I found the restaurant a bit more expensive perhaps than Robert did. At $104, this is one of the city's most expensive three-course prix-fixe menus, even without supplements. Generally speaking, dinner at, say, Momofuku Ssam Bar or Hanjan, with a few shared plates, plus drink, tax, and tip, will cost me $100 max, and often closer to $70 or $80. After supplements, tax, and tip, Le Grenouille can easily approach $200 per person if martinis and wines by the glass are involved.

Still, I think Le Grenouille was definitely "worth it." Even though the standard meal is three courses, we had a nice leisurely repast that wouldn't have been a whole lot shorter than, say, the tasting menu at Momofuku Ko. And while I'll take a longer tasting menu over an expensive three-courser any day, because that's just the way I like to eat, Le Grenouille made me unwittingly remember the loveliness of short-form gastronomy. I really want to bring my parents here.

La Grenouille
3 East 52nd Street
Open for lunch Tuesday-Saturday noon-2:30 p.m., dinner Tuesday-Saturday 5:00- 10:30 p.m.
How much does it cost?: The menu is prix fixe, three courses for $104 (with supplements for luxury dishes like foie gras terrine and Dover sole).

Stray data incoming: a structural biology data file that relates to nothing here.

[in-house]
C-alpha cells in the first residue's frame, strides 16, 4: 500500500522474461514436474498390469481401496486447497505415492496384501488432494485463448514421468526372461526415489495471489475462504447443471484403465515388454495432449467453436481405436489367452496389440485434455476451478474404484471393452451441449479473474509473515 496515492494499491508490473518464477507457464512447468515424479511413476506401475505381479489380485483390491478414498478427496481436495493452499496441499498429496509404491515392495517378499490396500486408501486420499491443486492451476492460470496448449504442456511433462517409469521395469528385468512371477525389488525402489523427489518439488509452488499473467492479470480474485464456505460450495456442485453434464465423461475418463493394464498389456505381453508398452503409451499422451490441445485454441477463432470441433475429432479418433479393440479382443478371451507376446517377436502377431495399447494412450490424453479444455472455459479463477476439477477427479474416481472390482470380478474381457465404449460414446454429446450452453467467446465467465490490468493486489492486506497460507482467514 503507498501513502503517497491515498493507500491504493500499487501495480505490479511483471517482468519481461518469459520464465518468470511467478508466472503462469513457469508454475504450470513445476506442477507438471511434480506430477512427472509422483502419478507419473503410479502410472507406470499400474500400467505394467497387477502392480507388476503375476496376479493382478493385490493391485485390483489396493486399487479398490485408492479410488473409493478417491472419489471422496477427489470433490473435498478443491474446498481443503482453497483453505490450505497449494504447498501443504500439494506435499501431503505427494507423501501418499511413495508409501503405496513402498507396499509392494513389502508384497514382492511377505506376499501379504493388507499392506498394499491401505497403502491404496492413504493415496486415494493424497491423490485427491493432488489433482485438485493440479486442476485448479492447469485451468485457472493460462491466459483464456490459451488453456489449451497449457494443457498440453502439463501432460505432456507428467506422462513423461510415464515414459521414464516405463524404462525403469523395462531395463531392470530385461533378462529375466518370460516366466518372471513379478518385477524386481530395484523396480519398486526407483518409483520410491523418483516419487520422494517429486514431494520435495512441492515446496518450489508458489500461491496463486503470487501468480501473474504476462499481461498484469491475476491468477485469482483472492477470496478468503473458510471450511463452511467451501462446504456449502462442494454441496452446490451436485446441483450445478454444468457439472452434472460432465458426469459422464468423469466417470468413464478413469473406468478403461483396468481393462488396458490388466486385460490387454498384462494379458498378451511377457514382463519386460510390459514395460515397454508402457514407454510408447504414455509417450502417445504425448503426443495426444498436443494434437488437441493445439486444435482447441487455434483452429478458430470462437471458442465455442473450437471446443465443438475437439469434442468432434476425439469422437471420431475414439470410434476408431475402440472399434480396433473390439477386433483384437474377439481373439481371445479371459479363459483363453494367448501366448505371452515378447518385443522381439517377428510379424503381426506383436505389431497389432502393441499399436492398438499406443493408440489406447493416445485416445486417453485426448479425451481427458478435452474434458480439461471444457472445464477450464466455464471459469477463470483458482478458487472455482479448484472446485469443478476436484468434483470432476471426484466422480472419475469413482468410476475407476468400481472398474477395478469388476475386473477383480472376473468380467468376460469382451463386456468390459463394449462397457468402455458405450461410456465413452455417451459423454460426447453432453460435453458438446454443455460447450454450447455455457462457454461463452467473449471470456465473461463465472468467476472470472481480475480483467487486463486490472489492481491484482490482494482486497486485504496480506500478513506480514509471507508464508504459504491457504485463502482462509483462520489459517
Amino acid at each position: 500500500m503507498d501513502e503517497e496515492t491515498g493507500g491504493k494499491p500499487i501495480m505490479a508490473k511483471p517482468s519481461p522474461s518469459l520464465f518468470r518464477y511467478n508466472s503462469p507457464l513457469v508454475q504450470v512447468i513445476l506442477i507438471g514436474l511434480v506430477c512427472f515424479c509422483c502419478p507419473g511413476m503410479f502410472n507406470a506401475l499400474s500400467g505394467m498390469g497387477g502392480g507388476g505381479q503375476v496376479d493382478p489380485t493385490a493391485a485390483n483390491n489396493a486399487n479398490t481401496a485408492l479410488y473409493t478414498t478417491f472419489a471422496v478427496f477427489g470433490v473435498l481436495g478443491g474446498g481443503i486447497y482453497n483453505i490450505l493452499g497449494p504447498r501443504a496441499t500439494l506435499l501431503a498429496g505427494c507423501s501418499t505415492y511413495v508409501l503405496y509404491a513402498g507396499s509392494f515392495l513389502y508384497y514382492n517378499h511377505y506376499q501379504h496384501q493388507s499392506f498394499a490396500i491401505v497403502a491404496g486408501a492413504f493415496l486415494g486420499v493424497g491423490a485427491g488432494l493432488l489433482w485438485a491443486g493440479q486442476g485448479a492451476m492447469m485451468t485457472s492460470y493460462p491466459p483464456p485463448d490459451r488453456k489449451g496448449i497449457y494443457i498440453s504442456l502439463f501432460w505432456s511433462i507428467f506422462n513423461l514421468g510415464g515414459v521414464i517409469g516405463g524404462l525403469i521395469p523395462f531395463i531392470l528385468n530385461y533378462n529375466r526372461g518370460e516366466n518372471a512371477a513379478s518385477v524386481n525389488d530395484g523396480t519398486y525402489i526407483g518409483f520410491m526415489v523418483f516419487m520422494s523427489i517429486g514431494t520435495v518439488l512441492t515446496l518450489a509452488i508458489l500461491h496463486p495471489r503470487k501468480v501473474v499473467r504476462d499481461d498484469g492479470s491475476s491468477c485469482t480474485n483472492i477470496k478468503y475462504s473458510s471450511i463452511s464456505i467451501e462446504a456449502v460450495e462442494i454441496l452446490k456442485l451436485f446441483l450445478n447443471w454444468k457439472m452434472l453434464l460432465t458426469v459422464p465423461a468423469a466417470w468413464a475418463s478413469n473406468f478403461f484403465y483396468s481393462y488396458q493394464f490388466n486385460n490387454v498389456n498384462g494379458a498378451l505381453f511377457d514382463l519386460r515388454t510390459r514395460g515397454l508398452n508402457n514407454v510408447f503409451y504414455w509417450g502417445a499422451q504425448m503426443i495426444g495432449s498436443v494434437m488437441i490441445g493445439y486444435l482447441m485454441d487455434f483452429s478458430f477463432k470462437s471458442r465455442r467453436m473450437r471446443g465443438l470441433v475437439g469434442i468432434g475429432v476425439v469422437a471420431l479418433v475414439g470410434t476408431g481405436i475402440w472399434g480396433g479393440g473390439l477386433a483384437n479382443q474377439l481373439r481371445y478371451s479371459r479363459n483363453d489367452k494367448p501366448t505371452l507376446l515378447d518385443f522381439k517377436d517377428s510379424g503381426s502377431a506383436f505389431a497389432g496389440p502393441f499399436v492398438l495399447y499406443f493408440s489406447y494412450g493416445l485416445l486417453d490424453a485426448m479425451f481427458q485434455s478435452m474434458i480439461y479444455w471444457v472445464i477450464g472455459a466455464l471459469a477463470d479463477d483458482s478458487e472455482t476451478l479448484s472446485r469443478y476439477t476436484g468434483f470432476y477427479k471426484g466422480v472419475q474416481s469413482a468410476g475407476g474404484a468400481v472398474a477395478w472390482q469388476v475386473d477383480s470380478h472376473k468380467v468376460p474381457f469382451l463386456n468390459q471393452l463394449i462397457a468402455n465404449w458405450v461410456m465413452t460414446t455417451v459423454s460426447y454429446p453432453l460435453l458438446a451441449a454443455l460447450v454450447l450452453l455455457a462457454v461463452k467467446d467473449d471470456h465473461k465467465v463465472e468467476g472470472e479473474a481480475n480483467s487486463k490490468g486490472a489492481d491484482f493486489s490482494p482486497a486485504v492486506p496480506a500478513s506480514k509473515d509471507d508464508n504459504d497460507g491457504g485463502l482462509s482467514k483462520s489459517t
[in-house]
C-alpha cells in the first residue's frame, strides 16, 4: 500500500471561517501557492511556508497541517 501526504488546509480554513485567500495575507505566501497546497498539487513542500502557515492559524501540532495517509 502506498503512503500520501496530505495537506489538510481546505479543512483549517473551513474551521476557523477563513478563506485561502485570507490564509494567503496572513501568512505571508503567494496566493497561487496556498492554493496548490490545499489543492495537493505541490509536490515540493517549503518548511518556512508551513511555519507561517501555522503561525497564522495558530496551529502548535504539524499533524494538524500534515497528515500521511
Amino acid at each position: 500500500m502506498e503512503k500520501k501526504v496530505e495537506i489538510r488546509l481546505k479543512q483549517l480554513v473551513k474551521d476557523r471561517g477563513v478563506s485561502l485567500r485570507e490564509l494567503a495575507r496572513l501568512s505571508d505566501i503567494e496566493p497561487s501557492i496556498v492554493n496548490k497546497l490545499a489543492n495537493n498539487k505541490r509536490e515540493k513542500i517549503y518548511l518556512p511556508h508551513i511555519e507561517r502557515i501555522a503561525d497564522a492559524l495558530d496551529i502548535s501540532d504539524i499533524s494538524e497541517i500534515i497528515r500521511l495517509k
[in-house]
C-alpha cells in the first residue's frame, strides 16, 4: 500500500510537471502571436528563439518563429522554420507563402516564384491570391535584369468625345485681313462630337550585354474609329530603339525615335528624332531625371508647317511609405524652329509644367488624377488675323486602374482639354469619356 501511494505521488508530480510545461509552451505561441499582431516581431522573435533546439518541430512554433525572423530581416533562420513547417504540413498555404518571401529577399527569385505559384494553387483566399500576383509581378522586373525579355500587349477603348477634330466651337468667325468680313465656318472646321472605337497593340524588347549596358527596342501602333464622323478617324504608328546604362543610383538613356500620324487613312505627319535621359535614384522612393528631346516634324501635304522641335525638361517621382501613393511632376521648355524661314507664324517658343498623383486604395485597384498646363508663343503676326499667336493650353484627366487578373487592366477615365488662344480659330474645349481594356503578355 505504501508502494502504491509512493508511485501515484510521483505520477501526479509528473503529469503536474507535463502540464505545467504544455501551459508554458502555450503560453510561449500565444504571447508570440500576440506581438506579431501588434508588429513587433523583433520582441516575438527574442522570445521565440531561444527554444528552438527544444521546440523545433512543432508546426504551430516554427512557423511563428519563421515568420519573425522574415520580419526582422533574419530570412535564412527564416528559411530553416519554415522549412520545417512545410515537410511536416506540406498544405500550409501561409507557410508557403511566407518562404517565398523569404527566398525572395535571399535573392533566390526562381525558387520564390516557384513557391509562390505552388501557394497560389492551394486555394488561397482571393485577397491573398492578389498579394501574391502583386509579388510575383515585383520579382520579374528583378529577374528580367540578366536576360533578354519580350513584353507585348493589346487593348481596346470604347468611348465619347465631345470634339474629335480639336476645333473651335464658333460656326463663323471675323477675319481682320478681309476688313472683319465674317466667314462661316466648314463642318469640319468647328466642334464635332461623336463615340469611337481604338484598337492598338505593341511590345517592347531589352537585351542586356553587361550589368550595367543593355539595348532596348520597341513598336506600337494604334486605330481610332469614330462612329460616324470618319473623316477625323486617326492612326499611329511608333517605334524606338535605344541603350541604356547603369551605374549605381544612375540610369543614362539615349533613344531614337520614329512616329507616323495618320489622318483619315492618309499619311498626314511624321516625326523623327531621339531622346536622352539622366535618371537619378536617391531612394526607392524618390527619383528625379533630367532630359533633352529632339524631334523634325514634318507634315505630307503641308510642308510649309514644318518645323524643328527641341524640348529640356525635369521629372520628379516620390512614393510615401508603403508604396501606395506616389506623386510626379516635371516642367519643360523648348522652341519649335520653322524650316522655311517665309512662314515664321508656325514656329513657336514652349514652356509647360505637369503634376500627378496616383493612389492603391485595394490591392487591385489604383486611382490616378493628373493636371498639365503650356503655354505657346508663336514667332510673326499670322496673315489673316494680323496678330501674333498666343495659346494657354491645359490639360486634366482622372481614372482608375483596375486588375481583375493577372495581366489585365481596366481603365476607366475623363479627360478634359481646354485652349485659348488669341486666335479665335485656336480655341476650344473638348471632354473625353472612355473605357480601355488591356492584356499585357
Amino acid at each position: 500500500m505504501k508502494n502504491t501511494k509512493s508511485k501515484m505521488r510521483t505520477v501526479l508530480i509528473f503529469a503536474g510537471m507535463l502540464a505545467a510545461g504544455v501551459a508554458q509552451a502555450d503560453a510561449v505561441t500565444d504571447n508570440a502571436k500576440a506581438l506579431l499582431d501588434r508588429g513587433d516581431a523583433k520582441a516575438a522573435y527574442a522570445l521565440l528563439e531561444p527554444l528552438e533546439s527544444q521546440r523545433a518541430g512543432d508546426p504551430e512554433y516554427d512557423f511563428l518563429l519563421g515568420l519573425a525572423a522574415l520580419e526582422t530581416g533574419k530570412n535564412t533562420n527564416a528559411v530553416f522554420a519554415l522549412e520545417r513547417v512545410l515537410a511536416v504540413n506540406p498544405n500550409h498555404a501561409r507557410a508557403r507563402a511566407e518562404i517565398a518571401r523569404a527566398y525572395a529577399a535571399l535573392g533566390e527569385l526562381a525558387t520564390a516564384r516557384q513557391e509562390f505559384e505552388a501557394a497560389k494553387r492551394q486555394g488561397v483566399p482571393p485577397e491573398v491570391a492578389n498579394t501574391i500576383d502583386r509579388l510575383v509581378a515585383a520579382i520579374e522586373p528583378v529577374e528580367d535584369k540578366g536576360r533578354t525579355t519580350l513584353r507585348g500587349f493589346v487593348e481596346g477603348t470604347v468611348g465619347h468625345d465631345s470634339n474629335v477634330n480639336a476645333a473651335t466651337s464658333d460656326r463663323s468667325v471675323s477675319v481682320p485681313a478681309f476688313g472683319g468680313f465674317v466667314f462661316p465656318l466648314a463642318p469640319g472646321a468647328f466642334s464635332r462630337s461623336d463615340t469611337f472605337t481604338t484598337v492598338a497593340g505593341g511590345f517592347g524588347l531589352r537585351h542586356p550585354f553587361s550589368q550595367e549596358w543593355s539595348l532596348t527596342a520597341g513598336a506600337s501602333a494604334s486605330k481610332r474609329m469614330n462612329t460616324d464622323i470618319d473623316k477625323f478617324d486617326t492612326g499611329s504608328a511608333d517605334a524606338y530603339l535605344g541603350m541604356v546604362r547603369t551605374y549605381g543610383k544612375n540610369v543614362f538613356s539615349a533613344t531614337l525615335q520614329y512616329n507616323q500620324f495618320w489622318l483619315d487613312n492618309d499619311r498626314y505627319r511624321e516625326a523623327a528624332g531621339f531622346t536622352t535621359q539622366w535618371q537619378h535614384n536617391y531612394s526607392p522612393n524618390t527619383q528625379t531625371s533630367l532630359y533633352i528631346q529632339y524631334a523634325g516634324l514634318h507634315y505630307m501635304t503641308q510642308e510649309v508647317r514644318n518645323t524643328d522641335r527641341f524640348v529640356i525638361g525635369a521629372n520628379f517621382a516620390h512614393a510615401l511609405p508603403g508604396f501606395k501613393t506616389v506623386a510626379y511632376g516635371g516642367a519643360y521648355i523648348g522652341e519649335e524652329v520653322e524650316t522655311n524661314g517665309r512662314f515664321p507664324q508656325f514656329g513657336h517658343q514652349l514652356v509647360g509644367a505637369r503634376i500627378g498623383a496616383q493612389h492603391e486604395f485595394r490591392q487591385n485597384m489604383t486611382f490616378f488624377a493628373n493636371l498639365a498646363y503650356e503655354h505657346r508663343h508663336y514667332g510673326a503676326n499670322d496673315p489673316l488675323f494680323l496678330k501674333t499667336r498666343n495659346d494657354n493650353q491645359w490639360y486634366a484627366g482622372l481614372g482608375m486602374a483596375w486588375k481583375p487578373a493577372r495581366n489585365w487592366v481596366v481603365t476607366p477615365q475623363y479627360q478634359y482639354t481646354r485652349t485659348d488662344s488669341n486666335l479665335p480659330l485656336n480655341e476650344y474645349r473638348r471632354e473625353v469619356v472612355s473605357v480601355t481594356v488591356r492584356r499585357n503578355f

What to order: Foie gras terrine, assortment of cold salads, poached pike quenelles with Champagne sauce and caviar, Dover sole with mustard sauce, Grand Marnier or pistachio soufflé.
What to drink: The wine list leans French and is predictably high on the markup. For example, we ordered a Chablis premier cru—a 2012 Jean-Paul et Benoit Droin "Vaillons" that retails for $25.99 and that the restaurant offers for $105.
Bonus tip: The restaurant is on OpenTable but often appears to be completely booked, particularly on or near the weekend. I scored a Friday night table later in the evening by calling the restaurant directly. You can also try scooting up to the bar, which serves the restaurant's full menu.

Email Bill at and follow him at @BillAddison.

La Grenouille

3 E 52nd St, New York, NY 10022